“You’re Teaching Me to be Kind to Myself.”
A client said this to me during a massage treatment a few weeks ago. The concept of treating our bodies with kindness is somewhat uncommon in our culture of harder/ faster/ deeper/ push-through it mentality. In this particular case, I was working on an inflamed tendon that had been causing quite a bit of pain for over a month and interfering with her quality of life. I was using gentle pressure to soothe and comfort the entire area to encourage circulation and the release of muscular tension.
She had been braced for a painful session and was quite surprised at the results she experienced from my gentle approach. During the treatment she noticed how various body parts connected to one another and then began to see a bigger picture. While it is true that one particular tendon was inflamed due to overwork and a moment of excess strain place on it, all the surrounding muscle groups had been recruited to assist and protect the injury. Tension spread out from the source and had enveloped the entire quadrant. As relaxation settled in and muscles began to release, she could feel the internal structure settle into a more neutral position and breathed a sigh of relief.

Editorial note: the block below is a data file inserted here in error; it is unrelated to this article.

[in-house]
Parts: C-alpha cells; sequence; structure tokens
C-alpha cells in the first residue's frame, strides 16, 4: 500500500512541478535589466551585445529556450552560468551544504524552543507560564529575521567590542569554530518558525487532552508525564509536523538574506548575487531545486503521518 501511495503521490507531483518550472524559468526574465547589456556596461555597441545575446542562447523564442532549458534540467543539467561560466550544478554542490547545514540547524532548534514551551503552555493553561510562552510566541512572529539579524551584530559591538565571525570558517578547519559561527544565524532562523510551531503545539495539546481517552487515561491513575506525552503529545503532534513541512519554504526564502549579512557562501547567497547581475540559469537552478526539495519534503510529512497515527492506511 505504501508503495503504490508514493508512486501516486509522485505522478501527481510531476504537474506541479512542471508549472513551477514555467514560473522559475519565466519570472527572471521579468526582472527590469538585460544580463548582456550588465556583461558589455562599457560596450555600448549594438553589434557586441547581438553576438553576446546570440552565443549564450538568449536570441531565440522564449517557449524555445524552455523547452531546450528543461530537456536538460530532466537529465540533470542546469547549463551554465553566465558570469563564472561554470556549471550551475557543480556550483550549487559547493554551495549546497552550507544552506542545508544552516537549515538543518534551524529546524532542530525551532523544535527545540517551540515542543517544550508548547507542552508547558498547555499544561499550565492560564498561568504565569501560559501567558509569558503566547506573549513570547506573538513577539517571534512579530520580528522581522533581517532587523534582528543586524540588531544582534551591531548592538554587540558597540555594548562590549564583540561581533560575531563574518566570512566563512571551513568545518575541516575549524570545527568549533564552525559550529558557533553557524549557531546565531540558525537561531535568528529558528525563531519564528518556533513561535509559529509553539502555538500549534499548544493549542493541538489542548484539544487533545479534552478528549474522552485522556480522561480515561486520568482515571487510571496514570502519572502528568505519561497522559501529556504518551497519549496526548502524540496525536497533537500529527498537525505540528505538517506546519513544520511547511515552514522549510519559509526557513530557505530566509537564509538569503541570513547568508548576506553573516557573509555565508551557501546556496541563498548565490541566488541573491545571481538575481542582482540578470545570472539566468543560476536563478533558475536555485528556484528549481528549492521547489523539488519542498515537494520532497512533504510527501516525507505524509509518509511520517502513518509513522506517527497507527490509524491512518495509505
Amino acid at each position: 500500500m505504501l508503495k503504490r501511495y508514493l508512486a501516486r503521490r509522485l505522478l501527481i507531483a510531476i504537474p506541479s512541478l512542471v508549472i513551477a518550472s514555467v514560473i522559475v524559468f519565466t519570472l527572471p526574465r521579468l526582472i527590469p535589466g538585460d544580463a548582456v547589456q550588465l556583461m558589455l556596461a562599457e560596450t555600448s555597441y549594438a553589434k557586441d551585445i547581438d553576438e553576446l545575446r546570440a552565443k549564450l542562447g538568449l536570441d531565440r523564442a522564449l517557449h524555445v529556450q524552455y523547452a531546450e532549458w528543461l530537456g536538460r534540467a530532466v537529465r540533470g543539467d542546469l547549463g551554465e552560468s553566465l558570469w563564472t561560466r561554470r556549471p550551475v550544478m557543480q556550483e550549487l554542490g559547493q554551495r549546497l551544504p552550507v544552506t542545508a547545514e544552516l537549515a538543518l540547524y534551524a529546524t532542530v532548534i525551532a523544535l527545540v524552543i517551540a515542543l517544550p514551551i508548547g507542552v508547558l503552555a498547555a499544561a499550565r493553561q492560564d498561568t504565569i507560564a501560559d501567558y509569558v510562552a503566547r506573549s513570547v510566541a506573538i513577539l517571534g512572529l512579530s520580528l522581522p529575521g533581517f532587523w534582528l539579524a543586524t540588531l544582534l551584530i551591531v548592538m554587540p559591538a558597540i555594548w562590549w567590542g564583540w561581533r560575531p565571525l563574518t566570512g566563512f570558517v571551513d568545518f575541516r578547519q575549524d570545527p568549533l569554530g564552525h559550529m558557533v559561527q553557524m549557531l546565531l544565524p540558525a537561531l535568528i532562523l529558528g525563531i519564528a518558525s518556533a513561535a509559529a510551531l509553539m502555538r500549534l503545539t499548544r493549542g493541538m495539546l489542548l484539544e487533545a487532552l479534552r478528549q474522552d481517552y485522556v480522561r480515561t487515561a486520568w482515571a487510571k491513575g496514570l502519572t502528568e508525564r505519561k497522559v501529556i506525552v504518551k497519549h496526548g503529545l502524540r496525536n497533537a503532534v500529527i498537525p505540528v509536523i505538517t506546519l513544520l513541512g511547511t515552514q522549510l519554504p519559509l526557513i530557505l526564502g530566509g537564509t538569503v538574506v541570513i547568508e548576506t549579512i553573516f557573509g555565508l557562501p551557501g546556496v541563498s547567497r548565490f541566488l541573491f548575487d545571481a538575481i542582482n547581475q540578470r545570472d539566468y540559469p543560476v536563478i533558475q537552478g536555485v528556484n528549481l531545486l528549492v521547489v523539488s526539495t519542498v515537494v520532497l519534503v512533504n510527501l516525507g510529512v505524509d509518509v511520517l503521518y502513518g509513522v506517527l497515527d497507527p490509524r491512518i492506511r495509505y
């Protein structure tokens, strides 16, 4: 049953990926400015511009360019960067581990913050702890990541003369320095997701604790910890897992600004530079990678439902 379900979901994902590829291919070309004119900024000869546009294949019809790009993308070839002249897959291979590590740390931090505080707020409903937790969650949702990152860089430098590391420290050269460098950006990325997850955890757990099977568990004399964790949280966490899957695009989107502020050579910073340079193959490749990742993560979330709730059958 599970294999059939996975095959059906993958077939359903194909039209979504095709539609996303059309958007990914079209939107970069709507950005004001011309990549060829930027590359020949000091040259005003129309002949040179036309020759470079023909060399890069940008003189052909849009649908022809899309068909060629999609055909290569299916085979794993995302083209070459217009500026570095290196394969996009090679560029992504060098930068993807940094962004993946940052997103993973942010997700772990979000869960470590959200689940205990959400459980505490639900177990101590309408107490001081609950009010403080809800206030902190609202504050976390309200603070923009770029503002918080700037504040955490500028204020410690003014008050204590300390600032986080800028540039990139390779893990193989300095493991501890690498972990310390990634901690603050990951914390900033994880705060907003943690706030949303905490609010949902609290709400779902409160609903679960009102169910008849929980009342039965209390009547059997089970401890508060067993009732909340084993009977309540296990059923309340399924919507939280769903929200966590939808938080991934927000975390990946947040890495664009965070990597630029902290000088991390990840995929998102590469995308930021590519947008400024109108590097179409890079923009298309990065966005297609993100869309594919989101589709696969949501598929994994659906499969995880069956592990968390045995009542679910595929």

When she returned two weeks later for a follow up treatment, she reported much less pain, more ease of movement, and a greater sense of harmony in her body. The persistent pain had been downgraded to a dull ache and the surrounding muscles were no longer locked in defensive contraction. Again I worked gently; this time spending a greater portion of the session integrating the limb with the torso while explaining how the whole body works as a team. She became intrigued with the idea of this one small tendon affecting distant areas and realized how she had adapted posture as well as movement to accommodate the injury.
She left that day encouraged to be more aware of her body mechanics and overall attitude towards her body. Introducing clients to the transformative belief that treating ourselves and our bodies with kindness produces lasting and deep effects is perhaps the most helpful input I have to offer as a bodyworker. I could explain this in terms of the nervous system triggering the fight-or-flight reflex vs the relaxation response and get into the biological effects of an aggressive approach vs a more gentle on; yet I think that deep down we can all intuitively grasp this concept. Be kind to your body; and it will respond by letting go of stress and pain.